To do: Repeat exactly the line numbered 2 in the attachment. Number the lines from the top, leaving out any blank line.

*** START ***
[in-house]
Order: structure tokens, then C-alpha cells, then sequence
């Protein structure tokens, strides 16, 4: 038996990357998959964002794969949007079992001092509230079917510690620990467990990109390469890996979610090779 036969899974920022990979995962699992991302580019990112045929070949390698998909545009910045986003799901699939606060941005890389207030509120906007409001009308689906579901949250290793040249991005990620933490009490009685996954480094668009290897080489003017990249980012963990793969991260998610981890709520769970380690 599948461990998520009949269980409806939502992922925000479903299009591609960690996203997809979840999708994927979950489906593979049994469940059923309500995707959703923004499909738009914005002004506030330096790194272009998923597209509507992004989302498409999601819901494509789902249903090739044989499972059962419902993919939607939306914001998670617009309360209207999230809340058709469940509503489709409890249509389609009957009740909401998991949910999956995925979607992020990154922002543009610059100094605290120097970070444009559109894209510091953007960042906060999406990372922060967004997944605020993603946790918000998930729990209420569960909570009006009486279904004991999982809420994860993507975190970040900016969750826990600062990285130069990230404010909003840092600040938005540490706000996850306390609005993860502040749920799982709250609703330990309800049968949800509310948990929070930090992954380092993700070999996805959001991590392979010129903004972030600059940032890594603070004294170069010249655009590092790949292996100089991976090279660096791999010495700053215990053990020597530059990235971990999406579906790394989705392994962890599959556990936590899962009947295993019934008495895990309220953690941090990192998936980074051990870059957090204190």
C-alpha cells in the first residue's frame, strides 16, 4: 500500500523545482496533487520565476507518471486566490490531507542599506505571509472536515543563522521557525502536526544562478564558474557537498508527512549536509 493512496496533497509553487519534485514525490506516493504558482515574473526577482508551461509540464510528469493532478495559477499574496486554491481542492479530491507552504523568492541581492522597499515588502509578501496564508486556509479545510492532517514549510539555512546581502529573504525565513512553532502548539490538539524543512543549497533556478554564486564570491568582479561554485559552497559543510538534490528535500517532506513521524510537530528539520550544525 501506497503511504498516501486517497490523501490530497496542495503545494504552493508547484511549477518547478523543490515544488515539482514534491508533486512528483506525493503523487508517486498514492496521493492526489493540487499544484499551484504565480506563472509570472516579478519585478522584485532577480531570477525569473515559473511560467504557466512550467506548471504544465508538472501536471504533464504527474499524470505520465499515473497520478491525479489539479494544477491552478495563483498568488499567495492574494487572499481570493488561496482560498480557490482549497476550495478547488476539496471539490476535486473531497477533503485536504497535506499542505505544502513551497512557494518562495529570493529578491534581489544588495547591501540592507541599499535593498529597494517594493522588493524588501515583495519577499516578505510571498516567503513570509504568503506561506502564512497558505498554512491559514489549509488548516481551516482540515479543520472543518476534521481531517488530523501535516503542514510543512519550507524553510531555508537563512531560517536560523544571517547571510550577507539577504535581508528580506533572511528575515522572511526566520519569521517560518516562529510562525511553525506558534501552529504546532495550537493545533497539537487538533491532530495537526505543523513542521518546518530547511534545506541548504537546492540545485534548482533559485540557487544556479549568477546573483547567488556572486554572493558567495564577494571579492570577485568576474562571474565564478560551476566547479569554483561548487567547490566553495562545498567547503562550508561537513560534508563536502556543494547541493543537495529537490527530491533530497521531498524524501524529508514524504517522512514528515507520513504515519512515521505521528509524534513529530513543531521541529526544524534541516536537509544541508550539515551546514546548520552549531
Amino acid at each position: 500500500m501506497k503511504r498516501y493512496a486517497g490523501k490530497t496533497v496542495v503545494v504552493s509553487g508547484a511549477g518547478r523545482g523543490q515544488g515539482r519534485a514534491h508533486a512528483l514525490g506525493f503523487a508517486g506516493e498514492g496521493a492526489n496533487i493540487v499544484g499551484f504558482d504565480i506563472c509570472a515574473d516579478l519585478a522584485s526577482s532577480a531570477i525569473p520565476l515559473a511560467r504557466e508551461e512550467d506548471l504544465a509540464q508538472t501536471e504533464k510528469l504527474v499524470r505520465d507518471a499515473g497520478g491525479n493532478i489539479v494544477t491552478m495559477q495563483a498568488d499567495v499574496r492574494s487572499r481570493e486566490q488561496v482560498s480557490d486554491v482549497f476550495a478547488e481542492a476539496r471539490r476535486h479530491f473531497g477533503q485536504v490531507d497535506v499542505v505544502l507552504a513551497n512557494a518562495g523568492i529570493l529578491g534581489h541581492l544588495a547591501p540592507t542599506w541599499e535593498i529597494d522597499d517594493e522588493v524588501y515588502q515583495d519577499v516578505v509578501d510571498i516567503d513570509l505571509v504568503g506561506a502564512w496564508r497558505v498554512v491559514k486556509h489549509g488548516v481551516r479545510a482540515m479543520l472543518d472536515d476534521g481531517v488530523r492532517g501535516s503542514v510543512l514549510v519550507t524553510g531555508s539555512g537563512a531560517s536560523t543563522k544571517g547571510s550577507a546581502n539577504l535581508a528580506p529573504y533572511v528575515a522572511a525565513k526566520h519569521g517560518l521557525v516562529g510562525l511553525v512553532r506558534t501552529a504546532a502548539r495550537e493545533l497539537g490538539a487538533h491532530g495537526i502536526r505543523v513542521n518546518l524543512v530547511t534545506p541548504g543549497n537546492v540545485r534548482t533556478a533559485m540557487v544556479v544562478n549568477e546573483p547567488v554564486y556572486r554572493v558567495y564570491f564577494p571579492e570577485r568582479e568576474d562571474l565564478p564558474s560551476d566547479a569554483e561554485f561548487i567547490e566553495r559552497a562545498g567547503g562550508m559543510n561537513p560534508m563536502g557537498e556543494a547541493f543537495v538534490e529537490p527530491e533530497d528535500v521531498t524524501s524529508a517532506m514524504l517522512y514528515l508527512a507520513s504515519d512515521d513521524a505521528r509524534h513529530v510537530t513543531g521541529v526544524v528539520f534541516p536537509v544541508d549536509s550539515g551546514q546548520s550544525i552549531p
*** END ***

Order: structure tokens, then C-alpha cells, then sequence